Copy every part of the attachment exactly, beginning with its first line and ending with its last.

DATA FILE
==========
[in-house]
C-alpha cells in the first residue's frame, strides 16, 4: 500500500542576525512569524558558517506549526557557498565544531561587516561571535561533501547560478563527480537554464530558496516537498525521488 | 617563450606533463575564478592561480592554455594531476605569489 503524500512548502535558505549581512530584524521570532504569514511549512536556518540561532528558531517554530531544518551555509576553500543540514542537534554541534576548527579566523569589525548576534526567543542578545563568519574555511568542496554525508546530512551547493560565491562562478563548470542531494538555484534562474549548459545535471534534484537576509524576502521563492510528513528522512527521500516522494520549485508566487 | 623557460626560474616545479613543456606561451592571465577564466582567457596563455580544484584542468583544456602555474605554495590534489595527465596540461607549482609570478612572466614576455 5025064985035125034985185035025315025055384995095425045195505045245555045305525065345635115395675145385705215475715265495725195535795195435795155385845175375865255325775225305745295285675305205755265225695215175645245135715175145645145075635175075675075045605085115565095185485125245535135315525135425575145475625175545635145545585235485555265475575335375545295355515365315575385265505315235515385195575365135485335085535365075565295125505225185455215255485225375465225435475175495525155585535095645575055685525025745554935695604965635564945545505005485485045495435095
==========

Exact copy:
[in-house]
C-alpha cells in the first residue's frame, strides 16, 4: 500500500542576525512569524558558517506549526557557498565544531561587516561571535561533501547560478563527480537554464530558496516537498525521488 | 617563450606533463575564478592561480592554455594531476605569489 503524500512548502535558505549581512530584524521570532504569514511549512536556518540561532528558531517554530531544518551555509576553500543540514542537534554541534576548527579566523569589525548576534526567543542578545563568519574555511568542496554525508546530512551547493560565491562562478563548470542531494538555484534562474549548459545535471534534484537576509524576502521563492510528513528522512527521500516522494520549485508566487 | 623557460626560474616545479613543456606561451592571465577564466582567457596563455580544484584542468583544456602555474605554495590534489595527465596540461607549482609570478612572466614576455 5025064985035125034985185035025315025055384995095425045195505045245555045305525065345635115395675145385705215475715265495725195535795195435795155385845175375865255325775225305745295285675305205755265225695215175645245135715175145645145075635175075675075045605085115565095185485125245535135315525135425575145475625175545635145545585235485555265475575335375545295355515365315575385265505315235515385195575365135485335085535365075565295125505225185455215255485225375465225435475175495525155585535095645575055685525025745554935695604965635564945545505005485485045495435095